Competition Affairs Committee
The Competition Affairs Committee is considered an advisory body that provides opinion and advice regarding the general plan and status of competition in different sectors. Also, the Committee examines the issues related to provisions of the Competition Law referred to the Committee by the minister, including the draft laws, competition-related regulations or those regulations that grant new advantages or exceptional rights.
The Committee was formed and is chaired by the minister of industry, trade and supply, with membership of:
- the secretary general of the Ministry of Industry and Trade (vice chairman);
- director general of the Insurance Commission;
- the chief executive officer of the Telecommunications Regulatory Commission;
- the Land Transport Regulatory Commission's director general;
- the president of the Jordanian Chamber of Commerce;
- the president of the Jordanian Chamber of Industry;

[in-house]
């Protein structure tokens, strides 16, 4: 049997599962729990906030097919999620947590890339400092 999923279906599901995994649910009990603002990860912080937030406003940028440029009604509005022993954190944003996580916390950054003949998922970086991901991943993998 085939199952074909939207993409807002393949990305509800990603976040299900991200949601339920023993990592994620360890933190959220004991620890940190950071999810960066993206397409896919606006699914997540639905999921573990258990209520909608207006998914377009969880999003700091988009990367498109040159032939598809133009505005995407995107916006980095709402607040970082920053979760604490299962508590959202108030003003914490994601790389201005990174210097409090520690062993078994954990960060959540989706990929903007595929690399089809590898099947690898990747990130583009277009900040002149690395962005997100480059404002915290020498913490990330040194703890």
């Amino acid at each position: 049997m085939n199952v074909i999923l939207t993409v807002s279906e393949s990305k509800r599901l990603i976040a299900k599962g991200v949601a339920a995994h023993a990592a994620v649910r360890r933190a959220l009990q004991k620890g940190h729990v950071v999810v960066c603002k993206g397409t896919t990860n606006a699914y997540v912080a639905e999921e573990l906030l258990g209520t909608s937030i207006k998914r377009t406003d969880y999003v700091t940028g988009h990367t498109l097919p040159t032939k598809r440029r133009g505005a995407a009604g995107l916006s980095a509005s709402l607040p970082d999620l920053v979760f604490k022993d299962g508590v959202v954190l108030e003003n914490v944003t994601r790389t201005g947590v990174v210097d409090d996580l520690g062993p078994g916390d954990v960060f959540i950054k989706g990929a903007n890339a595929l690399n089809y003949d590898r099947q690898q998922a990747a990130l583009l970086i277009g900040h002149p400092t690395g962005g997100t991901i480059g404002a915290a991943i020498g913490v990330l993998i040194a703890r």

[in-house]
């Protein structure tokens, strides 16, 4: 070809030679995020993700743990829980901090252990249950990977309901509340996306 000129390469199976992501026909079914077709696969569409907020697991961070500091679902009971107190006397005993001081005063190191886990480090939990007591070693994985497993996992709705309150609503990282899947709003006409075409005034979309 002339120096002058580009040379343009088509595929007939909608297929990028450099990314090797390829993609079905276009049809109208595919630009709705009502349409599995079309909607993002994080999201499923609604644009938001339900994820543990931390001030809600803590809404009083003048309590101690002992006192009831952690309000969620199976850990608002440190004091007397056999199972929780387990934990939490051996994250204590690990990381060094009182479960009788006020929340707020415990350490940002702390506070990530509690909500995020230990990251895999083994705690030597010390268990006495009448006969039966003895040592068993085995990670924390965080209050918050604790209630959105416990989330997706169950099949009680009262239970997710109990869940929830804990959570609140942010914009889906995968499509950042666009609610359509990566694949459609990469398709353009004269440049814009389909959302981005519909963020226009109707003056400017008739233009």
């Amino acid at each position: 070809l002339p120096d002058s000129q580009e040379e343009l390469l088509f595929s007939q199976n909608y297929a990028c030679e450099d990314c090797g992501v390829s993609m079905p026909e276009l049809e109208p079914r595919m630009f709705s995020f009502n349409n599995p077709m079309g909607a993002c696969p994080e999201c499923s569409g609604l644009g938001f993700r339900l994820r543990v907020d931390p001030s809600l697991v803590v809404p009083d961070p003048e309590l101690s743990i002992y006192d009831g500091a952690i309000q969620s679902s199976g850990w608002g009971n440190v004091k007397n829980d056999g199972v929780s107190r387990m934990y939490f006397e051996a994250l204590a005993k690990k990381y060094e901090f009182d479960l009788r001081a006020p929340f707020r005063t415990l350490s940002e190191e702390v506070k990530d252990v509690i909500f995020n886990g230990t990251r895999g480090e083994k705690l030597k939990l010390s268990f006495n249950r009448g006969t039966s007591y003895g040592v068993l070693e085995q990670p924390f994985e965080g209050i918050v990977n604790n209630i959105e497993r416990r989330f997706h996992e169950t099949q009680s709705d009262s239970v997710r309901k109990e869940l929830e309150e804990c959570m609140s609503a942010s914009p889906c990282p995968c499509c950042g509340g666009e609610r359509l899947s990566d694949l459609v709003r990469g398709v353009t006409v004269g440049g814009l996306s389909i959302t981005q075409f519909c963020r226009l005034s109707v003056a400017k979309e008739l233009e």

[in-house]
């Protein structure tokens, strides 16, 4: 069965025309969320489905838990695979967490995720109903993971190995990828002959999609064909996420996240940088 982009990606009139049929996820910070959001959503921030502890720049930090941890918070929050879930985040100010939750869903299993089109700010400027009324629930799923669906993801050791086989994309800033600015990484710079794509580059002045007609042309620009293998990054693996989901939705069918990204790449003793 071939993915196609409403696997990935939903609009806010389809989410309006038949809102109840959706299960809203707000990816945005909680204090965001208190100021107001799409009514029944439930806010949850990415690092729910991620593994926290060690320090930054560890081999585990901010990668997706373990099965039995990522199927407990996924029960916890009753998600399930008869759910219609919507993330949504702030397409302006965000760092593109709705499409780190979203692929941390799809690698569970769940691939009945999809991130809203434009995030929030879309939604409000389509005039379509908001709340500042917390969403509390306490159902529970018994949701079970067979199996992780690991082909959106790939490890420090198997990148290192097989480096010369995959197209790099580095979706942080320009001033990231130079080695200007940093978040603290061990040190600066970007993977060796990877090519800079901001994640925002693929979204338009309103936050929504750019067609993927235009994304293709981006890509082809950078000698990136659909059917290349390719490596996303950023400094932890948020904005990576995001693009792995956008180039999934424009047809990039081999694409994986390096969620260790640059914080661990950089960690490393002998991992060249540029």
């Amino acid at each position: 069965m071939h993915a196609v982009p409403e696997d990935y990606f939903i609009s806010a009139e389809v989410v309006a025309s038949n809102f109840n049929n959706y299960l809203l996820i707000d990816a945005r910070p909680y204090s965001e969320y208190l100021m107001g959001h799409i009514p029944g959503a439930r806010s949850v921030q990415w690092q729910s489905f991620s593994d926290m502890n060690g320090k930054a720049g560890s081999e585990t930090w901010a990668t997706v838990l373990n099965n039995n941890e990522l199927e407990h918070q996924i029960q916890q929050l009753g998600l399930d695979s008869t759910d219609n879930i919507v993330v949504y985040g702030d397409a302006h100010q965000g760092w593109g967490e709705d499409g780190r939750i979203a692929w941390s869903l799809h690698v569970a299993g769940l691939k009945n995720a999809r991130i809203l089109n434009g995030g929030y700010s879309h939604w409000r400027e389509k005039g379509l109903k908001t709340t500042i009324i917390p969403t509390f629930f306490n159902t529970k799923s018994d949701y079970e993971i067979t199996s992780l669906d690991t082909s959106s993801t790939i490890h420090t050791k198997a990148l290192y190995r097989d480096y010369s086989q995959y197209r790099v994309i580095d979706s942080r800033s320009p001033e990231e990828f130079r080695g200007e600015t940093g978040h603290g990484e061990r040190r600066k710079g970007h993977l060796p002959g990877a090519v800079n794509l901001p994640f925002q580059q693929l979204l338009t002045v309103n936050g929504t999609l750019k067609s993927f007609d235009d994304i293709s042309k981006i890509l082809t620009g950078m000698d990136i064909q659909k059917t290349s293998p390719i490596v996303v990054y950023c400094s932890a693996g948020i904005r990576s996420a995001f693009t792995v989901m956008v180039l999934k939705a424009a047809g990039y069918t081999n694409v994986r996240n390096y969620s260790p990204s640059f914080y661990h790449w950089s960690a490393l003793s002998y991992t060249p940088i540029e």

- the president of the Consumer Protection Society; and
- three people with expertise and specialisation named by the Minister.
Summary of the Competition Directorate's 2016 activities
In 2016, the Competition Directorate handled 31 files, including all aspects stipulated in the Competition Law No. 33 of 2004 and its amendments.
The Directorate received 10 complaints submitted by institutions affected by anticompetitive practices in various economic sectors, including the food, health, aviation, hotels and machinery trade sectors. These complaints focused on selling below cost; discrimination between customers; and excessive pricing. The Directorate conducted the necessary studies and investigations, and found that a number of them did not violate the provisions of the law; one of the cases was referred to the public prosecutor, and the Directorate is still investigating three complaints.